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Naes3d
17/06/2007, 08h59
Rule #1

Make a list of the things you want to be able to do with whichever software you choose.

Most important step IMO. Be as specific as possible and be as honest with yourself as possible. I notice that too many people tend to just ask 'What's the best software?' or 'what's better x or y?'.
If you can't communicate what you want from the software, how are you going to know when you actually have the right one for you?

Rule #2

Ask (post) your question in a way that inquires which programs will accoplish the tasks on your list.

Try not to leave any doubt in anyones mind what it is that you are trying to accomplish, you'll get more targeted answers that way. If you say you want one program to model, animate and render in, people are less likely to recommend Wings3D.

Rule #3

Make sure that you find out if the program requires a plugin to accomplish specific tasks and also if it is included or if there is a separate cost involved.

Some may disagree with me on this point, but if you are going to compare programs please stick with the basics. Your classic K.I.S.S.(keep it short and simple) method. If you go to the car lot and ask to see a car with x amenity standard, how many 'better' cars where x amenity is not standard do you want to see?
Make sure; however, that you have a realistic expectation of what a standard amenity is...

Rule #4

Ask some of the responders if they would be willing to field any questions on their suggested software when you need help.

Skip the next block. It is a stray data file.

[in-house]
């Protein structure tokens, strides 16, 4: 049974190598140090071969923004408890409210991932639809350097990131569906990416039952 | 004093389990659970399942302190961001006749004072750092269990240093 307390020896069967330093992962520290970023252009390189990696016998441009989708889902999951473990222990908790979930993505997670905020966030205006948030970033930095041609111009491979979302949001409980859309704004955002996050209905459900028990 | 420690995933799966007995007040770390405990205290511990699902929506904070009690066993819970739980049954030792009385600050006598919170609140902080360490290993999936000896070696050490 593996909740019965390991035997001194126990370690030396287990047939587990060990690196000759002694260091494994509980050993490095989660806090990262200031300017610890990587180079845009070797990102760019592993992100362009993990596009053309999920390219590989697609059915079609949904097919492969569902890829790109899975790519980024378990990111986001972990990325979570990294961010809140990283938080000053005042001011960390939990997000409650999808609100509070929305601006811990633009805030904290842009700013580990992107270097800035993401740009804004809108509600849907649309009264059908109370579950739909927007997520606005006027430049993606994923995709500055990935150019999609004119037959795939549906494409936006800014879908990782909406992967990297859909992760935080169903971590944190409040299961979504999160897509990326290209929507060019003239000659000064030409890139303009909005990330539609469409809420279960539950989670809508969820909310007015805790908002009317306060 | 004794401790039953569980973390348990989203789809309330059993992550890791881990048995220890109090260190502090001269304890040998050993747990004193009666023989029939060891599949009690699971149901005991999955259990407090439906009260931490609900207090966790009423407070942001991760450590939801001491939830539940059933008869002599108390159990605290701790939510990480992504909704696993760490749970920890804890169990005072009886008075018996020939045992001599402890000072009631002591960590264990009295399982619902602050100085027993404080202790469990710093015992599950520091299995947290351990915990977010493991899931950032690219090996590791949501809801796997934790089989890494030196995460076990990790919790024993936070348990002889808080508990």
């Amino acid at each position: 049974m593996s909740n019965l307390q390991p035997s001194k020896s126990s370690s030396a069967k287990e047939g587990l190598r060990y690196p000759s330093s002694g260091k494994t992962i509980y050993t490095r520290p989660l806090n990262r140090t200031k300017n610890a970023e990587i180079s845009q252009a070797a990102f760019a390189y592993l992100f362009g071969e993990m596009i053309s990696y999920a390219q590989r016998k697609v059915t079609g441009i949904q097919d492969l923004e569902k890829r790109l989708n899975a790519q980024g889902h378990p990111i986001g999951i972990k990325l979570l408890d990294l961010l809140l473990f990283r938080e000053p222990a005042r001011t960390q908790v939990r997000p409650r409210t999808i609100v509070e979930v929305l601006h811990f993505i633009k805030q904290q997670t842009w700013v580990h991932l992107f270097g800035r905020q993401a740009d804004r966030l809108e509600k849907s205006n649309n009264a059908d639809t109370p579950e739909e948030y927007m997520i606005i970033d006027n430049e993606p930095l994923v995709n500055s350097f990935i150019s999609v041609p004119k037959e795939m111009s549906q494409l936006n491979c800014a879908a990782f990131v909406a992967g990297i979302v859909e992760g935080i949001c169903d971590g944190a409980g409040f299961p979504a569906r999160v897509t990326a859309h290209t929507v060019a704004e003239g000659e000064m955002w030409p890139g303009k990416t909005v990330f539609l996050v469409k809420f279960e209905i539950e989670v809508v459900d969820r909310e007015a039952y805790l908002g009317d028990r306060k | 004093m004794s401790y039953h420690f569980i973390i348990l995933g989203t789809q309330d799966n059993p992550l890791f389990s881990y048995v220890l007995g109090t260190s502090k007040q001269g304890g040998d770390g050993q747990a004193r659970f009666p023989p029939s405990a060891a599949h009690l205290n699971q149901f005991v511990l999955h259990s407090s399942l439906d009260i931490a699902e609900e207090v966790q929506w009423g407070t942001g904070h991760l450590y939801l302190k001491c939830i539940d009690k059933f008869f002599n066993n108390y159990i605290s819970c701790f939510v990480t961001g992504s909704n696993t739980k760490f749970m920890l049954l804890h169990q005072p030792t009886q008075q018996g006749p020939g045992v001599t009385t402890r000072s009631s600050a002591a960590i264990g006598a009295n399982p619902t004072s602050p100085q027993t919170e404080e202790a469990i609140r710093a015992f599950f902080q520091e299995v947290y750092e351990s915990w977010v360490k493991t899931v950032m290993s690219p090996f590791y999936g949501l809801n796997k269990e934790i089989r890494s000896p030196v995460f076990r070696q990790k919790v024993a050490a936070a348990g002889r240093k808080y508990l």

A little help can go a long way, and there is usually plenty of it out there if you ask nicely.

Rule #5

Download and install a trial version of the most promising of the suggestions.

Unless you just have money to burn, try the trial first and work within your comfort level. Then run like hell back to the forums to get some help.

Rule #6

If you aren't satisfied with the first trial, move on to the next most promising software and repeat as necessary.

Pretty self explanatory.

Suggestions:

Learn the difference between the consumers, the prosumers, the advocates and the detractors. Of the four, the last two are the worst because their opinion is not meant to help you at all. They are more concerned with harming or helping the company that produce a product.

Don't worry about the cost. Once you know which one is right for you, save up until you can get that one. It will actually save you money (in the form of time spent learning more programs) in the long run.

Recognize that there is no one right program but that there can be the one that is right for you.

Just a message I felt I had to pass along...

laughingnome
17/06/2007, 09h08
Excellent advice Naes.
well spoken.


stu